Phenethyl isothiocyanate (PEITC) is a promising cancer chemopreventive agent but the mechanism of its anticancer effect is not fully understood. We now show, for the first time, that PEITC treatment triggers Atg5-dependent autophagic and apoptotic cell death in human prostate cancer cells. Exposure of PC-3 (androgen independent, p53 null) and LNCaP (androgen responsive, wild-type p53) human prostate cancer cells to PEITC resulted in several specific features characteristic of autophagy, including appearance of membranous vacuoles, formation of acidic vesicular organelles, and cleavage and recruitment of microtubule-associated protein 1 light chain 3 (EC3) to autophagosomes. A normal human prostate epithelial cell line (PrEC) was markedly more resistant toward PEITC-mediated cleavage and recruitment of LC3 compared with prostate cancer cells. Although PEITC treatment suppressed activating phosphorylations of Akt and mammalian target of rapamycin (mTOR), which are implicated in regulation of autophagy by different stimuli, processing and recruitment of LC3 was only partially/marginally reversed by ectopic expression of constitutively active Akt or overexpression of mTOR-positive regulator Rheb. The PEITC- mediated apoptotic DNA fragmentation was significantly attenuated in the presence of a pharmacologic inhibitor of autophagy (3-methyl adenine). Transient transfection of LNCaP and PC-3 cells with Atg5-specific small interfering RNA conferred significant protection against PEITC-mediated autophagy as well as apoptotic DNA fragmentation. A xenograft model using PC-3 cells and Caenorhabdltls elegans expressing a Igg-1;GFP fusion protein provided evidence for occurrence of PEITC-induced autophagy in vivo. In conclusion, the present study indicates that Atg5 plays an important role in regulation of PEITC-induced autophagic and apoptotic cell death.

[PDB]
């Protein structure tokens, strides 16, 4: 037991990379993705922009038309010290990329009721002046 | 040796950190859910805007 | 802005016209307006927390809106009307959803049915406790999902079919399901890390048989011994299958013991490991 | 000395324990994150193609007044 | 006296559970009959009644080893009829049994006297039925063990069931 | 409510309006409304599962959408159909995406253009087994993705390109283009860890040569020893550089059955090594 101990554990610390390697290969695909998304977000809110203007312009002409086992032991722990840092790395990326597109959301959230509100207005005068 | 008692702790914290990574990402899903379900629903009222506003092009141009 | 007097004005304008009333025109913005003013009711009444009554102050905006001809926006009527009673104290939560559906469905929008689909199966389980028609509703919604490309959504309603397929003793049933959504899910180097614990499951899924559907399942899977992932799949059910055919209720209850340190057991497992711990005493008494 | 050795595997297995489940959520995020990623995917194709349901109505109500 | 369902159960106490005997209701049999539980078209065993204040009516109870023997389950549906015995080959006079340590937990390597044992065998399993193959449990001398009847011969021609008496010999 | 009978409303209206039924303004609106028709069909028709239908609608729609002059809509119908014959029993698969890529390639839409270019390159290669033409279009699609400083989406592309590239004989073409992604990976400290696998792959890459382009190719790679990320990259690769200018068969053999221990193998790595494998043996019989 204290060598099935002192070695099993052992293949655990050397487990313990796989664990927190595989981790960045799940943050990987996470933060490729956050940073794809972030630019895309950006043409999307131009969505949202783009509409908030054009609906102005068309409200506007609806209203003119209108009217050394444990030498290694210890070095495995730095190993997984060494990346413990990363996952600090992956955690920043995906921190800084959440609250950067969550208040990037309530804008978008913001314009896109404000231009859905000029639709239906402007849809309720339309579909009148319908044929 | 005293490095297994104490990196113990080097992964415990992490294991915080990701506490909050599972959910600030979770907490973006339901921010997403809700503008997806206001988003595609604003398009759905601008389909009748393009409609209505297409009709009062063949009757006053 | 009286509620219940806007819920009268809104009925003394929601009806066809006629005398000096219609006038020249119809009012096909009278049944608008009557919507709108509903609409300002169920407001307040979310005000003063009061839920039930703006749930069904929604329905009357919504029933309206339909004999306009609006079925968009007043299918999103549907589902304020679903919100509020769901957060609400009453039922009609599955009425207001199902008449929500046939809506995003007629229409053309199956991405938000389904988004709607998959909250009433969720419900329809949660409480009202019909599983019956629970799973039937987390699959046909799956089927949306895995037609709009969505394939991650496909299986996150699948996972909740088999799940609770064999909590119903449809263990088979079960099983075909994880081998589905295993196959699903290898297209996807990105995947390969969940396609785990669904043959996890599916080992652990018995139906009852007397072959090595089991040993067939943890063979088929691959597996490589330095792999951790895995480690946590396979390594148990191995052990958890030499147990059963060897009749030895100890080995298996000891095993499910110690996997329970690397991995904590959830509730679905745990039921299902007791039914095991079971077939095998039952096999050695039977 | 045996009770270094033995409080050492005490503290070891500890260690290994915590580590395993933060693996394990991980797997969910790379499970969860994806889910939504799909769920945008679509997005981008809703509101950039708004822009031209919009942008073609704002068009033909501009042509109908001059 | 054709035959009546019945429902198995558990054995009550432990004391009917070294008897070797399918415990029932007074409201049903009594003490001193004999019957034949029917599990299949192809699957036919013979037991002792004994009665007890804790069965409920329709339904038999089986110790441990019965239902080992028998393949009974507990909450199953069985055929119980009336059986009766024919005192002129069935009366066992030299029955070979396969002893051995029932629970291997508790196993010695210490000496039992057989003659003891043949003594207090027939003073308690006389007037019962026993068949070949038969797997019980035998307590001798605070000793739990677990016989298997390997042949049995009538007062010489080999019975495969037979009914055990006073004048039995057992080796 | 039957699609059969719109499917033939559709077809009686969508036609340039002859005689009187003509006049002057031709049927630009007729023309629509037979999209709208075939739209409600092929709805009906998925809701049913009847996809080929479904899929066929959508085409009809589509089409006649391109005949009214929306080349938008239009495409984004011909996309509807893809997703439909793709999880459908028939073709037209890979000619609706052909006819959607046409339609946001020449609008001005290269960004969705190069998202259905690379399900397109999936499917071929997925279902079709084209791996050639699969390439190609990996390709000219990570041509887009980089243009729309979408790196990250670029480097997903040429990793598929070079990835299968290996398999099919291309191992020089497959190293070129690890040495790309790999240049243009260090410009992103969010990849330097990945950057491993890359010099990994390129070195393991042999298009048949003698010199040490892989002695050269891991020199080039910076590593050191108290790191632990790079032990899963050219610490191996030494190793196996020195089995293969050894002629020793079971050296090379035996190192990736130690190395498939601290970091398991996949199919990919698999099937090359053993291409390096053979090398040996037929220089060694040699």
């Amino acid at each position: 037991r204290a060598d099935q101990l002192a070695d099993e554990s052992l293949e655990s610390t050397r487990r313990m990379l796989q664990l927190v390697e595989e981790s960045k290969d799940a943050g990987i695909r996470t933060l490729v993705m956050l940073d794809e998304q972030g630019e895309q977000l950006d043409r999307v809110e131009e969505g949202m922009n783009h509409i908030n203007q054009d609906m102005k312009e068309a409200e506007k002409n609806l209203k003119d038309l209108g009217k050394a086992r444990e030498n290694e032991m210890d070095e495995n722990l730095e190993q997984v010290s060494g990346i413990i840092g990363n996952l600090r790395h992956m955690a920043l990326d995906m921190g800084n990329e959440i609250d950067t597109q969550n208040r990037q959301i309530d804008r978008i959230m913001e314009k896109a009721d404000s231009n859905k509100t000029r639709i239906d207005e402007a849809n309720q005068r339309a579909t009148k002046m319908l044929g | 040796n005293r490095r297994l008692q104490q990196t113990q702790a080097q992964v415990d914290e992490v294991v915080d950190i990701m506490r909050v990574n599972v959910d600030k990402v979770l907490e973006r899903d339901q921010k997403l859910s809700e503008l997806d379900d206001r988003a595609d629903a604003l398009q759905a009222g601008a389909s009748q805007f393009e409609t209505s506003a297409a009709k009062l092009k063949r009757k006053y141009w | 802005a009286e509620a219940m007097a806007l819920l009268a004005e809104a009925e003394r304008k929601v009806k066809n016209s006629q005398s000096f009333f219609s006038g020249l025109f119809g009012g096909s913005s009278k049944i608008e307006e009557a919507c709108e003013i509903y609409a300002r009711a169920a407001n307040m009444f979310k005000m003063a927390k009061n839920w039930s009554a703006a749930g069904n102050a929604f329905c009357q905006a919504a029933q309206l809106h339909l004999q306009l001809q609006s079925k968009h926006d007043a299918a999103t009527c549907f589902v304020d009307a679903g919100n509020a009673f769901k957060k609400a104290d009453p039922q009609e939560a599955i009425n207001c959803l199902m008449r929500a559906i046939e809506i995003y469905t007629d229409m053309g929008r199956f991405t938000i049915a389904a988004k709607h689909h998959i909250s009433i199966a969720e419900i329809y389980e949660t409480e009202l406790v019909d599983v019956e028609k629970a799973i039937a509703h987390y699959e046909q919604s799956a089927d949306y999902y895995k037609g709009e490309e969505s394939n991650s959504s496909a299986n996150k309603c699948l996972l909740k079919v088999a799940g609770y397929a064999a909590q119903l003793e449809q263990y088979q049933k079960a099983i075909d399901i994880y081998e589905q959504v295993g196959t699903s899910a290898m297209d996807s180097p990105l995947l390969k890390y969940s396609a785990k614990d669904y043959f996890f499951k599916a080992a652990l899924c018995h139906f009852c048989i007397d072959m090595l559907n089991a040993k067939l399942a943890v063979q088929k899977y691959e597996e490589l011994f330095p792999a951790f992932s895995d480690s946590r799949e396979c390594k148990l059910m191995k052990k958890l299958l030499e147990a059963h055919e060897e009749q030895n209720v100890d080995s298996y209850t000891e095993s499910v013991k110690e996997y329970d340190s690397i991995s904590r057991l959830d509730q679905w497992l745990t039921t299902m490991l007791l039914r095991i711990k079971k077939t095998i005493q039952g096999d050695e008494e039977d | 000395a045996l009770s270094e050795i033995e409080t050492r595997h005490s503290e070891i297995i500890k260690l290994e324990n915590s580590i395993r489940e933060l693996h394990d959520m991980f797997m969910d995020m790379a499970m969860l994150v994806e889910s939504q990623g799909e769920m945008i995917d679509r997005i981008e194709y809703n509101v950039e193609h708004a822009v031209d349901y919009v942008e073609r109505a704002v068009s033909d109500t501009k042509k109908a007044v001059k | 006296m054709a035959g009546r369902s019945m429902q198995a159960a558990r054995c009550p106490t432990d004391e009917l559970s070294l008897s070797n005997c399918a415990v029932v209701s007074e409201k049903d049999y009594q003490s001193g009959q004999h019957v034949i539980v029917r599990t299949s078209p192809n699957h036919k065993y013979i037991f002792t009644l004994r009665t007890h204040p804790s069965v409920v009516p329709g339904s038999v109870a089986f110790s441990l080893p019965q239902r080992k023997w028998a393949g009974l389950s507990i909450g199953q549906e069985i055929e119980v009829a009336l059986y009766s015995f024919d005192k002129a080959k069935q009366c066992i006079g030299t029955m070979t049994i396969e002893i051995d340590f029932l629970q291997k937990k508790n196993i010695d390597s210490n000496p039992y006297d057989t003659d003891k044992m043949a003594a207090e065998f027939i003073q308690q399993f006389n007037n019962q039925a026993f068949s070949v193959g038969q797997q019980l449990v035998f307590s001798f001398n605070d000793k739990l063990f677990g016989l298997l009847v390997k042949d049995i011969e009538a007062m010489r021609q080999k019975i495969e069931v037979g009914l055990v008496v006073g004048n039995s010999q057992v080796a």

ASJC Scopus subject areas
- Cancer Research